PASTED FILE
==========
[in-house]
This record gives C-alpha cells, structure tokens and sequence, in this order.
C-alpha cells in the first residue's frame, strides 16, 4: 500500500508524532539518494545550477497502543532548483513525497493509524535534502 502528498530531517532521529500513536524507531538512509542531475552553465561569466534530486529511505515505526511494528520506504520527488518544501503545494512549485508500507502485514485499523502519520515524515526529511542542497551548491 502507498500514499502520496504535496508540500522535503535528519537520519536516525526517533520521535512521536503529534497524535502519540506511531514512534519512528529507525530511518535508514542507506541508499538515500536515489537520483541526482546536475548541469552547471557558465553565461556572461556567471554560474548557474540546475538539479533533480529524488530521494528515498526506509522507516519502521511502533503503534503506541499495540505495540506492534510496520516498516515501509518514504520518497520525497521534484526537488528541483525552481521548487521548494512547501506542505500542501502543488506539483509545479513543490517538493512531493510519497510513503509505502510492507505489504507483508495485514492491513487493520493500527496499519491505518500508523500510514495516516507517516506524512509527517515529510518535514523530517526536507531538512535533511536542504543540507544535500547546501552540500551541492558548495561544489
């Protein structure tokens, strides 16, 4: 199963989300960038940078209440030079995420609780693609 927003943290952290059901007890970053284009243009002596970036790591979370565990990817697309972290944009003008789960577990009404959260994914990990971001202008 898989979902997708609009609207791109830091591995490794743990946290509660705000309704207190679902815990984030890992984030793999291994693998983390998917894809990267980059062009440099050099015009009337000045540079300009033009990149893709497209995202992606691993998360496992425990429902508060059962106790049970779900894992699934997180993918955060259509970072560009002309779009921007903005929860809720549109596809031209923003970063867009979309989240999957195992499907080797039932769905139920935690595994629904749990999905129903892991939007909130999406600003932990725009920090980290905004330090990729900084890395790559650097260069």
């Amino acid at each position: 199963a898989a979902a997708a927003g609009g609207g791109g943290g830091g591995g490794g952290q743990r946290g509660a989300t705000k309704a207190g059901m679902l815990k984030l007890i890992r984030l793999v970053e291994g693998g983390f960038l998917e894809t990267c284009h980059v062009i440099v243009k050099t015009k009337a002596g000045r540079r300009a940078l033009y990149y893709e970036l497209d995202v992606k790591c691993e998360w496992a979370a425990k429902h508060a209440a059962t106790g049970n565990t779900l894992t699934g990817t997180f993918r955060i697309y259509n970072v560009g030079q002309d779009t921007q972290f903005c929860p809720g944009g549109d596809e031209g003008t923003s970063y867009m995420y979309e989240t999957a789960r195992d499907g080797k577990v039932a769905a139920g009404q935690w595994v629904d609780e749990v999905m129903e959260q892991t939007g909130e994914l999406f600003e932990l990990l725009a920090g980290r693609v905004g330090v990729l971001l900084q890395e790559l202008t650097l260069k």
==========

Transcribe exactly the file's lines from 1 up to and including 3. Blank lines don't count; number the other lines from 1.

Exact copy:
[in-house]
This record gives C-alpha cells, structure tokens and sequence, in this order.
C-alpha cells in the first residue's frame, strides 16, 4: 500500500508524532539518494545550477497502543532548483513525497493509524535534502 502528498530531517532521529500513536524507531538512509542531475552553465561569466534530486529511505515505526511494528520506504520527488518544501503545494512549485508500507502485514485499523502519520515524515526529511542542497551548491 502507498500514499502520496504535496508540500522535503535528519537520519536516525526517533520521535512521536503529534497524535502519540506511531514512534519512528529507525530511518535508514542507506541508499538515500536515489537520483541526482546536475548541469552547471557558465553565461556572461556567471554560474548557474540546475538539479533533480529524488530521494528515498526506509522507516519502521511502533503503534503506541499495540505495540506492534510496520516498516515501509518514504520518497520525497521534484526537488528541483525552481521548487521548494512547501506542505500542501502543488506539483509545479513543490517538493512531493510519497510513503509505502510492507505489504507483508495485514492491513487493520493500527496499519491505518500508523500510514495516516507517516506524512509527517515529510518535514523530517526536507531538512535533511536542504543540507544535500547546501552540500551541492558548495561544489